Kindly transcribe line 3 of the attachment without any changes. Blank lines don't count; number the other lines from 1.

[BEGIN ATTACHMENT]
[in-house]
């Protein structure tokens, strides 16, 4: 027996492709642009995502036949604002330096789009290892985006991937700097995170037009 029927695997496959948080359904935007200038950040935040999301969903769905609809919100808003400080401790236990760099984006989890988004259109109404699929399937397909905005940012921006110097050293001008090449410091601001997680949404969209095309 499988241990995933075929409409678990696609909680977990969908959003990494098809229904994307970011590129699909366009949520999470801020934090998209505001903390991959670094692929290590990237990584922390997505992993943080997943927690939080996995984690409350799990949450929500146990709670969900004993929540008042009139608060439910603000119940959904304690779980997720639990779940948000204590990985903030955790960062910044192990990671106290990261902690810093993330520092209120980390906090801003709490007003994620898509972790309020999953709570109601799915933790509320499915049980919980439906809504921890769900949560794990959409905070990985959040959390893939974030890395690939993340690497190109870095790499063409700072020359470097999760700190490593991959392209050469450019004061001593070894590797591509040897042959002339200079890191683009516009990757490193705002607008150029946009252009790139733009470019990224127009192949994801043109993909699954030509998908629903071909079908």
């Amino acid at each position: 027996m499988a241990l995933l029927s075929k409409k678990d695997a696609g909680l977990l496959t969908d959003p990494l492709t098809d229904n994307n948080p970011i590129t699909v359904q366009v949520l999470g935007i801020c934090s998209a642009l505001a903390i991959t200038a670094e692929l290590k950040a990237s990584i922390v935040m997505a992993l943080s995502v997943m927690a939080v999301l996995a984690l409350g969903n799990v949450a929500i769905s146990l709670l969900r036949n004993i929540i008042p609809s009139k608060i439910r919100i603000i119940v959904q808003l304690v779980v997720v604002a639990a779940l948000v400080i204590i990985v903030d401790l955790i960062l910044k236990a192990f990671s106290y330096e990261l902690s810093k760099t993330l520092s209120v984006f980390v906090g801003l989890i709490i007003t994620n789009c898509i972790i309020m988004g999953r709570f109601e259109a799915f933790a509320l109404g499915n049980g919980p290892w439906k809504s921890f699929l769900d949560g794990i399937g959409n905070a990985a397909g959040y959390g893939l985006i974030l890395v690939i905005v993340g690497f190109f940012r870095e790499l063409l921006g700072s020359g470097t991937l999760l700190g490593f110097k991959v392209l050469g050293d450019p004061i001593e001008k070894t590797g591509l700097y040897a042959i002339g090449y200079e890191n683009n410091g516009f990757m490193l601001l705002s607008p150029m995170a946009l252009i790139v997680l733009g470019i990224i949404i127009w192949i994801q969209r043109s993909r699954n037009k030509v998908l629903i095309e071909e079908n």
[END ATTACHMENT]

């Amino acid at each position: 027996m499988a241990l995933l029927s075929k409409k678990d695997a696609g909680l977990l496959t969908d959003p990494l492709t098809d229904n994307n948080p970011i590129t699909v359904q366009v949520l999470g935007i801020c934090s998209a642009l505001a903390i991959t200038a670094e692929l290590k950040a990237s990584i922390v935040m997505a992993l943080s995502v997943m927690a939080v999301l996995a984690l409350g969903n799990v949450a929500i769905s146990l709670l969900r036949n004993i929540i008042p609809s009139k608060i439910r919100i603000i119940v959904q808003l304690v779980v997720v604002a639990a779940l948000v400080i204590i990985v903030d401790l955790i960062l910044k236990a192990f990671s106290y330096e990261l902690s810093k760099t993330l520092s209120v984006f980390v906090g801003l989890i709490i007003t994620n789009c898509i972790i309020m988004g999953r709570f109601e259109a799915f933790a509320l109404g499915n049980g919980p290892w439906k809504s921890f699929l769900d949560g794990i399937g959409n905070a990985a397909g959040y959390g893939l985006i974030l890395v690939i905005v993340g690497f190109f940012r870095e790499l063409l921006g700072s020359g470097t991937l999760l700190g490593f110097k991959v392209l050469g050293d450019p004061i001593e001008k070894t590797g591509l700097y040897a042959i002339g090449y200079e890191n683009n410091g516009f990757m490193l601001l705002s607008p150029m995170a946009l252009i790139v997680l733009g470019i990224i949404i127009w192949i994801q969209r043109s993909r699954n037009k030509v998908l629903i095309e071909e079908n």